Court referred to the decision of the Supreme Court in Dushyant Somal v. Sushma Somal, (1981) 2 SCC 277 which dealt with the jurisdictional aspect with regard to the issuance of Habeas Corpus writ in respect of illegal custody of a child.

In view of the above decision, High Court is of the opinion that a writ petition for issuance of a writ in nature of Habeas Corpus under Article 226 in the peculiar facts and circumstances of the case is certainly maintainable.

Further, keeping in view the welfare of the child and other factors, the Court opined that the child has to be in the custody of the mother.

Decision

In the present case, the child is aged about 15 months and this Court keeping in view Section 6 of the Hindu Minority and Guardianship Act, 1956 is of the opinion that the child has to be given in the custody of the mother.

Bench is of the opinion that the welfare of a child is of paramount importance and the mother/petitioner, who has nurtured the child for 9 months in the womb, is certainly entitled to custody of the child keeping in view the statutory provisions governing the field.

Hence, the Court directed the respondent 6 to 8 to handover the custody of the child to the petitioner.

Accordingly, the instant petition stands allowed. [Madhavi Rathore v. State of M.P., 2020 SCC OnLine MP 1992, decided on 05-09-2020]

Case BriefsHigh Courts

Delhi High Court: A Division Bench of Hima Kohli and Asha Menon, JJ. dismissed an appeal filed by the appellant-father against the judgment of the Family Court whereby his application under Section 25 of the Guardians and Wards Act, 1890 seeking custody of his minor son was rejected.

The parties were married as per Muslim customs and rites in Delhi. A son was born to them. The respondent-mother gave birth to the child at her paternal home in Hyderabad. In less than 5 months from the date of the birth of their son, the appellant gave talaq to the respondent. Subsequently, the respondent remarried and was now living in Dubai with her second husband and her minor son born from the wedlock with the appellant. The appellant filed the application under Section 25 for custody of the child which was rejected by the Family Court as aforesaid.  Aggrieved, the appellant-father filed the instant appeal.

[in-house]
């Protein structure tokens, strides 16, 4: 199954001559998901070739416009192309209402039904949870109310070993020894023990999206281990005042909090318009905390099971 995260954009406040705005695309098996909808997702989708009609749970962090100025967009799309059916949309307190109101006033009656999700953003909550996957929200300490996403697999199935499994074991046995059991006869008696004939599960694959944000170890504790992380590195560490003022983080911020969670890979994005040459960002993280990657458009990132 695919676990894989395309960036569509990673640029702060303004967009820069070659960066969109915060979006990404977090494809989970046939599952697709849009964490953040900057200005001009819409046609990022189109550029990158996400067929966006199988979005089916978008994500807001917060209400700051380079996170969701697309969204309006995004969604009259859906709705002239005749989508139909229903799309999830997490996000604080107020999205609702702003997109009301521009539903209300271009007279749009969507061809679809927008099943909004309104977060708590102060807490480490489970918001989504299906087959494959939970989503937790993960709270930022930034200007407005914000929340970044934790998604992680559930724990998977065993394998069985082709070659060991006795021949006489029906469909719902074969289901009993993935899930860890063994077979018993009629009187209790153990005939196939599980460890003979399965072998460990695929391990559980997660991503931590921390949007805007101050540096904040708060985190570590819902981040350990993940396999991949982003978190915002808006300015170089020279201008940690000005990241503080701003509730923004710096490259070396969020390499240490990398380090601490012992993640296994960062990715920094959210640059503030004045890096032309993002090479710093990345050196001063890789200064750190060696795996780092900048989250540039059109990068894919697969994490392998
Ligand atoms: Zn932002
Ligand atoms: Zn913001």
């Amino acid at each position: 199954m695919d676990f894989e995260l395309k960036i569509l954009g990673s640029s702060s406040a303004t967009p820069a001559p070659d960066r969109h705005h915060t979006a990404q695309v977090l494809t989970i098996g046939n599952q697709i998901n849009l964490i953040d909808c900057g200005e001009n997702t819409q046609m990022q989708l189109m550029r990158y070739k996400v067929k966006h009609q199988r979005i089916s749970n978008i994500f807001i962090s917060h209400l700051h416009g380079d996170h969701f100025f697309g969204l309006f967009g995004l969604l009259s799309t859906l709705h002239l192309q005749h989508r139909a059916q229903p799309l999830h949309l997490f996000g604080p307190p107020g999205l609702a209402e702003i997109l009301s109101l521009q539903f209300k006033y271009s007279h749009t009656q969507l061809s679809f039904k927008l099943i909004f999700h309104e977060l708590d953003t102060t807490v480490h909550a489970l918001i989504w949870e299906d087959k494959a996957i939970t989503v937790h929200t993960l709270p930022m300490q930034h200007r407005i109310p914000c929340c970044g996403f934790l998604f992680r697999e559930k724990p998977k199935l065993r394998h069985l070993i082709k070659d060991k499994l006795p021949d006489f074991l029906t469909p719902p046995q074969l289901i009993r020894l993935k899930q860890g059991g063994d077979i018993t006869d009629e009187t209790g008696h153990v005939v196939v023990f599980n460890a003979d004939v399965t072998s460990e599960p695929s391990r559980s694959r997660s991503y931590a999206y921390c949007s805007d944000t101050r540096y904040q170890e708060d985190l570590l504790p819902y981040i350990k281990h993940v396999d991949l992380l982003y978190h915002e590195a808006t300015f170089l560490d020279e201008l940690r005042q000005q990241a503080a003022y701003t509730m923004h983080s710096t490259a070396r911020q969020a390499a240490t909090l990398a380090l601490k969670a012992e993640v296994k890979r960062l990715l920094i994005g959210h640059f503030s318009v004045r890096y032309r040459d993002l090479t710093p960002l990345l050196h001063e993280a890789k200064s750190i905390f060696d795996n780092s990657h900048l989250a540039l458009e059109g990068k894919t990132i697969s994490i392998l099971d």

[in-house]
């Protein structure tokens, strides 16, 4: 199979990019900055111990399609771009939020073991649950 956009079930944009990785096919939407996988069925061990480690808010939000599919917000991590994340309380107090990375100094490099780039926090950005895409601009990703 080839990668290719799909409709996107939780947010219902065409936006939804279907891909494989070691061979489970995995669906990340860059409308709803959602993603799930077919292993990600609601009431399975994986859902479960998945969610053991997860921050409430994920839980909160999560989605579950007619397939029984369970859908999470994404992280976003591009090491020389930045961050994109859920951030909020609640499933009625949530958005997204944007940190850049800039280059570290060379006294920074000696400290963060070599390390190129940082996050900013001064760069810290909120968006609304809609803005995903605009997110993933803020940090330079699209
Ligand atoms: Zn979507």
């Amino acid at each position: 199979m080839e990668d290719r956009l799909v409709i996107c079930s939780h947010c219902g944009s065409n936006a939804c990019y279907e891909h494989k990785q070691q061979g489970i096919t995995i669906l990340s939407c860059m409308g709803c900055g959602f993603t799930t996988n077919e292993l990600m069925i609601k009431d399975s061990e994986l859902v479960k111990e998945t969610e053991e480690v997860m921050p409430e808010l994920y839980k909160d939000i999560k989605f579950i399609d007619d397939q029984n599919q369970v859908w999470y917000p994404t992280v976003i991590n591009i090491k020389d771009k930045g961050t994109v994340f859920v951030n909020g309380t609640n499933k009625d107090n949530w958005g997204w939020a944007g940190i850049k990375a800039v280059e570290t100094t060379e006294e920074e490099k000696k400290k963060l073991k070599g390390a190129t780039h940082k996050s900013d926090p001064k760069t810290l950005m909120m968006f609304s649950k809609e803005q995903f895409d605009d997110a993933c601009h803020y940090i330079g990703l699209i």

N.U. Ahmed, Advocate appearing for the appellant, submitted that the respondent has violated the orders of the Family Court, given a false affidavit to the passport authorities and had taken the child away to Dubai which goes to prove that she is not fit to retain his custody and the welfare of the child would be best served if his custody is handed over to the appellant. The second leg of his arguments was that the respondent has got remarried and under the said circumstances, the interest of the child is bound to suffer adversely.

At the outset, relying on Elizabeth Dinshaw v. Arvand Shaw Dinshaw, (1987) 1 SCC 42, the High Court reiterated that when the court is confronted with a question relating to the custody of a minor child, the guiding factor cannot be the legal rights of the warring parties. The sole and pre-eminent criteria that ought to weigh with the court is what would best serve the interest and welfare of the minor.

The High Court noted that after the respondent got married, she left with the child for Dubai, where her husband is working in a multinational company. This goes to show that the respondent has sufficient funds and economic resources to attend to all the needs of the child either for purposes of his schooling or for bringing him up comfortably. In Court’s opinion:

“The respondent’s remarriage can hardly be a ground for the appellant to claim that being the natural guardian of the child, he has a better right to claim his custody, over the respondent. At the end of the day, the court must examine the facts and circumstances of the case and then come to a conclusion as to whether it would be in the better interest of the minor child to remain in the custody of the father or the mother.”